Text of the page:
Hugh Manson Dorsey

Hugh Manson Dorsey

July 10, 1871

Hugh Manson Dorsey

Hugh Manson Dorsey was born in Fayetteville to Rufus and Sarah Dorsey on July 10, 1871. He attended school in Fayetteville and graduated from the University of Georgia in 1893. He studied law and was admitted to the Bar at the Fayette County Courthouse house in 1894. In 1916 he resigned as Solicitor General after he had successfully prosecuted Leo Frank. In 1917 he was elected Governor of Georgia. He was elected to a second term in 1919 unopposed. He ran for United States Senate against Tom Watson and lost. Before leaving office as governor, he wrote a pamphlet, A Statement From Governor Hugh M. Dorsey as to the Negro in Georgia (1921). The pamphlet lists more than 130 instances of forced labor and lynchings of African Americans. He was the only man from Fayetteville, Fayette County to serve as Governor of Georgia.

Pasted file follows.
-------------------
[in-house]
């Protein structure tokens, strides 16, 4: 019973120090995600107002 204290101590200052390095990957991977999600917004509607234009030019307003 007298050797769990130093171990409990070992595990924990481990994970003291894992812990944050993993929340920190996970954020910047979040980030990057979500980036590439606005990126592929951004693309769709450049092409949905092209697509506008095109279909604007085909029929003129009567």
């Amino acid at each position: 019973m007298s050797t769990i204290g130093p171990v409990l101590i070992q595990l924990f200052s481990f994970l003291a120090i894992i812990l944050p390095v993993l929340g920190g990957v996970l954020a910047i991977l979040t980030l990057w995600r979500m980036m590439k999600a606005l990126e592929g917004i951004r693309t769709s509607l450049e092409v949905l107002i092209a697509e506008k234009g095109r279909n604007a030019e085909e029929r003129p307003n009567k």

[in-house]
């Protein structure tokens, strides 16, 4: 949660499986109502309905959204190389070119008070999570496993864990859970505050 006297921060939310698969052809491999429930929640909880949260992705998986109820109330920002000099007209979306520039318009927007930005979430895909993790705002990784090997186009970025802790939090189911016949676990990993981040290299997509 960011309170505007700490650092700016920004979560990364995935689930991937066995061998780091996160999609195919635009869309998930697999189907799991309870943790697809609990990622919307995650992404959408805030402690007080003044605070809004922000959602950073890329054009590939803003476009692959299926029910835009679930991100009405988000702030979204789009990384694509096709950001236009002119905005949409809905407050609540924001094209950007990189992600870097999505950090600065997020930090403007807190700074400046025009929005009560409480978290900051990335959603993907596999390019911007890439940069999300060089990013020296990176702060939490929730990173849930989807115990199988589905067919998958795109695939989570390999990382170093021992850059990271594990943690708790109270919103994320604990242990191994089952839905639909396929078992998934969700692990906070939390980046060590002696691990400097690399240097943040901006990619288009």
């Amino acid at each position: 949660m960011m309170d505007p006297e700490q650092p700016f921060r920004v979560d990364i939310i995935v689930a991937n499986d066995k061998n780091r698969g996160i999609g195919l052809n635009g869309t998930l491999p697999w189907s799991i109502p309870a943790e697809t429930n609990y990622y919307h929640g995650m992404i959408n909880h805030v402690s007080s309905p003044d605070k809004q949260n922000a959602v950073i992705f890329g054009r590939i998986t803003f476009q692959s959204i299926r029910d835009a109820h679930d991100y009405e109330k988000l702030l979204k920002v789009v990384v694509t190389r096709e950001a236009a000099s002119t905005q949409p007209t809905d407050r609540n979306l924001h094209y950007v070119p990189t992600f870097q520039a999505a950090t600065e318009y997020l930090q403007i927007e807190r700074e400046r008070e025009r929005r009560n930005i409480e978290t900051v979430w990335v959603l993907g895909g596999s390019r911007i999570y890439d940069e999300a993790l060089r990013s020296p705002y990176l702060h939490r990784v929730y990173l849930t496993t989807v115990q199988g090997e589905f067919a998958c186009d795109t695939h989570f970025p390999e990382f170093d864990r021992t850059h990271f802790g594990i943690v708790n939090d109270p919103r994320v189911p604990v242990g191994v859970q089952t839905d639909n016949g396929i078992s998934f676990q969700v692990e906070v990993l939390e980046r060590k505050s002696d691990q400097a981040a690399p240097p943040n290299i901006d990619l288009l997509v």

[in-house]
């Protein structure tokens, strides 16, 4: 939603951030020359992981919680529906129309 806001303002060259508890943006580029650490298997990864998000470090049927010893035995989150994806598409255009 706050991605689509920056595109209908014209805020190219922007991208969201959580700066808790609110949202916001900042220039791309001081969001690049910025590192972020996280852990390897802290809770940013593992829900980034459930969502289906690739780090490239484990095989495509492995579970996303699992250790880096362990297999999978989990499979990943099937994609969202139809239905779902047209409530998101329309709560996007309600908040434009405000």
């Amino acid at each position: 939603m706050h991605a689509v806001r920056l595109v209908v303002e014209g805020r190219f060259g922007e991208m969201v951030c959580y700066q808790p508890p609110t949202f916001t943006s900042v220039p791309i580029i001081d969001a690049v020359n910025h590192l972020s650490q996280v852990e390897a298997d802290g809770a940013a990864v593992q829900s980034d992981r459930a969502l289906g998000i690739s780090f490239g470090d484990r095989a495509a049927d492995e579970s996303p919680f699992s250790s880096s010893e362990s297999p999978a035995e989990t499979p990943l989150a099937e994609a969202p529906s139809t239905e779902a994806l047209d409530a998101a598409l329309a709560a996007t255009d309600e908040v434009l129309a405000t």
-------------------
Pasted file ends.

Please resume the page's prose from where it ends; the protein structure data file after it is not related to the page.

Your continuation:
He returned to private law practice until he was appointed Judge City Court Atlanta in 1926, a post once held by his father, and served until 1935. In 1935, he became Judge of the Superior Court. He served as Superior Court Judge until 1948[1]. He died June 11, 1948 and was buried in Westview Cemetery.


Word Count 201

By Deborah Riddle

Source: Georgia Historical Marker and accompanying research at the Fayette County Historical Society

Reviewed by Tony Parrott

[1] Proceedings, p.119

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